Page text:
Vegetable stock or broth?

Is it stock or broth? Lately, I’ve been using the words interchangeably. When I make vegetable stock or broth, nothing goes to waste. I don’t strain the boiled vegetables. Instead, I process them with a handheld blender straight in the pot and with the boiled water and I’m never sure if I end up with a broth or a stock!

I read that if the end preparation is mostly liquid, then it’s a broth. However, if there is more than just liquid, like a soup or a sauce, then it’s a stock and for that reason, I will call this recipe: “Homemade vegetable stock”.

I love cooking healthy meals, but because I work during the week, I need to be organised in the kitchen. From time to time, I make a large batch of vegetable stock and freeze it in separate containers for future use.

Because I cook mainly vegetarian or vegan, this can be time-consuming. Having homemade vegetable stock on hand not only enhances the quality of my meals but also reduces my time in the kitchen. I add it to soups, potages, stews, lentil and other plant-based dishes.

It’s easy to make. The main equipment you need is a handheld blender and a big pot. And, even if you are not vegetarian or vegan, this stock will raise the quality of your meals.

Homemade vegetable stock (that can be turned into broth or bouillon)

When I make the stock, I use basic root vegetables,such as carrots, leeks, celery (or celeriac) and onion and keep it all very simple. Use less vegetables if you want a clearer stock and more for a thicker. I like to use more vegetables and later I can make a clear stock by adding extra water. For a clear broth-based soup, I’ll mix a one to one ration of stock and water.

To make vegetable stock, you can use (more or less):

  • 2-3 carrots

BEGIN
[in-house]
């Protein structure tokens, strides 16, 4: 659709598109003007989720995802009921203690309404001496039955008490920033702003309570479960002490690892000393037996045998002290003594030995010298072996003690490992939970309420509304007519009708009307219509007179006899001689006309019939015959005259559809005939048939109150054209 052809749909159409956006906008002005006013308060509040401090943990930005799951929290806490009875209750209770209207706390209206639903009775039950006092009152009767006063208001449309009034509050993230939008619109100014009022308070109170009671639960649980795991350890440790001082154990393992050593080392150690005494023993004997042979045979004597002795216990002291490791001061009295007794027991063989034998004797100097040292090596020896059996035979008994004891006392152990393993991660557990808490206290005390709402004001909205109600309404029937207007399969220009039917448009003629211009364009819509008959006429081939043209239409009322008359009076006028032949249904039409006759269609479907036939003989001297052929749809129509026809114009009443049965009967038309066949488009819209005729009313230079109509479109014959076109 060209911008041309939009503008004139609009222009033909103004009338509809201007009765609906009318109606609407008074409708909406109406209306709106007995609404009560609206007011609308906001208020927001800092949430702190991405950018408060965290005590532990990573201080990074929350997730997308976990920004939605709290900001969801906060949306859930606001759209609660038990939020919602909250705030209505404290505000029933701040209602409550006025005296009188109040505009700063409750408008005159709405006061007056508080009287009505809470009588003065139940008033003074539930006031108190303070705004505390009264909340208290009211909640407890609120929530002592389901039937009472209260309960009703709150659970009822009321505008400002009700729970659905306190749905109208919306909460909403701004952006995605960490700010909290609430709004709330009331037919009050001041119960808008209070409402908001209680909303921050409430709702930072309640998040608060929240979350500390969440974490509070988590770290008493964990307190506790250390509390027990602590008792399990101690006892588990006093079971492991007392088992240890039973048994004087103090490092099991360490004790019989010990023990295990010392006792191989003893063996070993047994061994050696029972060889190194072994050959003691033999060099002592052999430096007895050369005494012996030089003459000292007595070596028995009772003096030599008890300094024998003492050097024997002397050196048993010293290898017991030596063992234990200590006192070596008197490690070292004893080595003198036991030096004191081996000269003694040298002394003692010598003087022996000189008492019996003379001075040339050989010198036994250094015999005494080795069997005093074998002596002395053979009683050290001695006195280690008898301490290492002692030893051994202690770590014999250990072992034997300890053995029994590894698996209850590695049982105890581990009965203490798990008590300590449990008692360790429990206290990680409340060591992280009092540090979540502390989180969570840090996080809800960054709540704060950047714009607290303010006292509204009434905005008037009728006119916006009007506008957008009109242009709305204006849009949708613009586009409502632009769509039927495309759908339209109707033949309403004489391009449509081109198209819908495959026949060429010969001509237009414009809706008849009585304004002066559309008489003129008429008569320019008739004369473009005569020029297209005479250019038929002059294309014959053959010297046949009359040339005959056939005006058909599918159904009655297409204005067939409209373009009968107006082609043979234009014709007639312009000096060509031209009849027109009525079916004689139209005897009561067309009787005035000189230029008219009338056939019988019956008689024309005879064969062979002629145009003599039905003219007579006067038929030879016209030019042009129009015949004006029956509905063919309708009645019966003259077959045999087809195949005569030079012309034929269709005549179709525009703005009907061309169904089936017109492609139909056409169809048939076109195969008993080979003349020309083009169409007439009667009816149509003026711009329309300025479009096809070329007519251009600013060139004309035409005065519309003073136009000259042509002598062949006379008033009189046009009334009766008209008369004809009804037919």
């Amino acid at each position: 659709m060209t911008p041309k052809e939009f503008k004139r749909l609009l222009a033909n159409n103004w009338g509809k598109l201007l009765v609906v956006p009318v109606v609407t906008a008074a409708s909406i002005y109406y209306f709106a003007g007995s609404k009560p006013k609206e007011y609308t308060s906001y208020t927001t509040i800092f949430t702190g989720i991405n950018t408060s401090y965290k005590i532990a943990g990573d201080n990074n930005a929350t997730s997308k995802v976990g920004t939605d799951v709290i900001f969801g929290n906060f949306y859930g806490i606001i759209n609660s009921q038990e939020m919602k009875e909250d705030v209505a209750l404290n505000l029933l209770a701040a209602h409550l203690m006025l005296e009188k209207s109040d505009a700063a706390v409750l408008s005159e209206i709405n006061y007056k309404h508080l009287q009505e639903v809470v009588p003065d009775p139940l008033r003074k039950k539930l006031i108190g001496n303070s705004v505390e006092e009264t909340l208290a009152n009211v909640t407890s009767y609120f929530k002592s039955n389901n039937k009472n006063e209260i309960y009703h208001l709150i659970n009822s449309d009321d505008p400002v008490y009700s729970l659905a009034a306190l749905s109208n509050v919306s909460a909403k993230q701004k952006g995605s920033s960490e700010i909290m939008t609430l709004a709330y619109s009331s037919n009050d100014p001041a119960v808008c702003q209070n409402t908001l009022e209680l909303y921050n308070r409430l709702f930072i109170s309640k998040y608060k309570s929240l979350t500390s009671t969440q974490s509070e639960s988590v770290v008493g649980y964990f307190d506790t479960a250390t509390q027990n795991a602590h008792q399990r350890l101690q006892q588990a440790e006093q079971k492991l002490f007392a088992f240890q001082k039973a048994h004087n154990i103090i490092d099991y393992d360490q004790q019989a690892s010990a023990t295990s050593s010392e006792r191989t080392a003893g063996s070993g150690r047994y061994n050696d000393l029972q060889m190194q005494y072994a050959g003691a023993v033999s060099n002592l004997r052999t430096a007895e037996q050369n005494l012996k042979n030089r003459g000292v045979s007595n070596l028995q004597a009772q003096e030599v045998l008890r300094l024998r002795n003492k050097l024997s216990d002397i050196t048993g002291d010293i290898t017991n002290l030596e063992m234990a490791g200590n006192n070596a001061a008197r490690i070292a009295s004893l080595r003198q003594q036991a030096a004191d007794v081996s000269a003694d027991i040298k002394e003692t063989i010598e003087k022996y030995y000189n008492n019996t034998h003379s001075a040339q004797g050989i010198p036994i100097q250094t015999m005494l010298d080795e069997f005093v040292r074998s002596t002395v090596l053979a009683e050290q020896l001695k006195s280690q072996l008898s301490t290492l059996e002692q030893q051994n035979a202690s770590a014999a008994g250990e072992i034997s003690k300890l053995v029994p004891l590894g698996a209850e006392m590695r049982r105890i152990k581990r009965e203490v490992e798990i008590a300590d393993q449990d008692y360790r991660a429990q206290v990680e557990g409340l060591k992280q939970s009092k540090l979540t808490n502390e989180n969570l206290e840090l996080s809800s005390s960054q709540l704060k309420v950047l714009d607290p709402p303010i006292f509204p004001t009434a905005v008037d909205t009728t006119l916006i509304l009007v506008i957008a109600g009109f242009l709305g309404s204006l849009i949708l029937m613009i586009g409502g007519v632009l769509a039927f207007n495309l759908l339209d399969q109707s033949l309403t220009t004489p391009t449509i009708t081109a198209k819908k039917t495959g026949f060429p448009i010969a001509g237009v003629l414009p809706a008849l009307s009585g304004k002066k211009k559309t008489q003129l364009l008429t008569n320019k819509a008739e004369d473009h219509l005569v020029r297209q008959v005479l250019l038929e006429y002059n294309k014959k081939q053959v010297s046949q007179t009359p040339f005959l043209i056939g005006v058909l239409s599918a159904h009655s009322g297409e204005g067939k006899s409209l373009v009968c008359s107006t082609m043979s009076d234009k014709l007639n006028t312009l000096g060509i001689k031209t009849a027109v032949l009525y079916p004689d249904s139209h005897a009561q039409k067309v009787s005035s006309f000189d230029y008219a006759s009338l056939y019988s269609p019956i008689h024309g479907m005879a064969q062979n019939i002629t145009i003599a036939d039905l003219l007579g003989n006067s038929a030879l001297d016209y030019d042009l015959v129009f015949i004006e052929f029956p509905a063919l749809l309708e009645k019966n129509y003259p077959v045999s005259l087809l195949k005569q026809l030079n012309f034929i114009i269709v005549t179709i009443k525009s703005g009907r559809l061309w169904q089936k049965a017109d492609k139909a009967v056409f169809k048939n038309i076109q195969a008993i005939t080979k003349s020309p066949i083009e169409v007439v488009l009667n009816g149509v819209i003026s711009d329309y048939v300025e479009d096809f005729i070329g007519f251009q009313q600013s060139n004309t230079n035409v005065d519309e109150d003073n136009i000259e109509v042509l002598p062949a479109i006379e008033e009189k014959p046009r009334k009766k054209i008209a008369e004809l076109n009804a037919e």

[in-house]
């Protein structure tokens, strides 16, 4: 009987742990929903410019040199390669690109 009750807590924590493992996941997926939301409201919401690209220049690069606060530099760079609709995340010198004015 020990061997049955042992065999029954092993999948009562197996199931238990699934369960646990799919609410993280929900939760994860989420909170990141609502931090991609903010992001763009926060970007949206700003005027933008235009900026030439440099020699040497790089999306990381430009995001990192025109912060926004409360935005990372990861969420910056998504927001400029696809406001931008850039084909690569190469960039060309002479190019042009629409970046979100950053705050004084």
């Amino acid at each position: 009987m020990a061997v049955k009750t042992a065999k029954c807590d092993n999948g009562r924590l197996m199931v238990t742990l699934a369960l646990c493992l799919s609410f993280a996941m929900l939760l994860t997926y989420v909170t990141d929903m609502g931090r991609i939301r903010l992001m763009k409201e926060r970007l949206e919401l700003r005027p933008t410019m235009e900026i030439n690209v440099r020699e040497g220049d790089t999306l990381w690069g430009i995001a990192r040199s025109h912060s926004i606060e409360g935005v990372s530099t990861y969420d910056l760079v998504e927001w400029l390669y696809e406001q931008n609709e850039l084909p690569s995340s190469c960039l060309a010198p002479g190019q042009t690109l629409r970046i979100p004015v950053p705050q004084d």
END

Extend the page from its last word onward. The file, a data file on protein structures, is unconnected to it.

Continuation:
• 1-2 leeks with green stem
  • 2-3 celery sticks with leaves (can also use celeriac)
  • 1-2 cooking onion
  • Add-in options: 1-2 white or pink turnips (long or round). Sometimes I substitute turnip with a handful of finely chopped white cabbage! So good!

Peel, rinse and chop vegetables in chunks. Transfer veggies to a very large pot of water, anywhere between 3-4 litres, depending on how thick you want it to be. Don’t add any salt or pepper or other spices or herbs because these will be added to the recipe you will be making with the stock.

Bring to the boil and simmer with cover on until the veggies are tender soft. After, in the same pot, blend everything (both water and vegetables) with a handheld blender until there are no veggie chunks left. You can use the stock immediately for a recipe or refridgerate it for later or divide it in 4 separate containers (about 4 cups per container) and freeze for future use.

If you have a stock and you’re making a recipe that requires a clear broth closer to a bouillon, for instance, an Asian soup, then add some water to the stock, for example 4 cups of water added to 4 cups of vegetable stock.

Next week I will post a delicious bok choy soup. It’s one of my husband’s favourite soup.

Until then,

Bon appétit!

A handheld blender
Julie Zimmer

Julie has extensive experience in nursing practice and education in a wide range of fields from intensive/coronary care, to medical-surgical to community and public health. Julie has Bachelor Degrees in Psychology and Nursing, and a Master’s Degree in Community Health Nursing Education. She has taught in faculties of nursing and in various communities in Toronto, Canada and in Geneva, Switzerland, and is a consultant to the International Council of Nurses (ICN). Julie also has years of experience teaching English as a foreign language (EFL) in addition to coordinating an English department in a Swiss private school.

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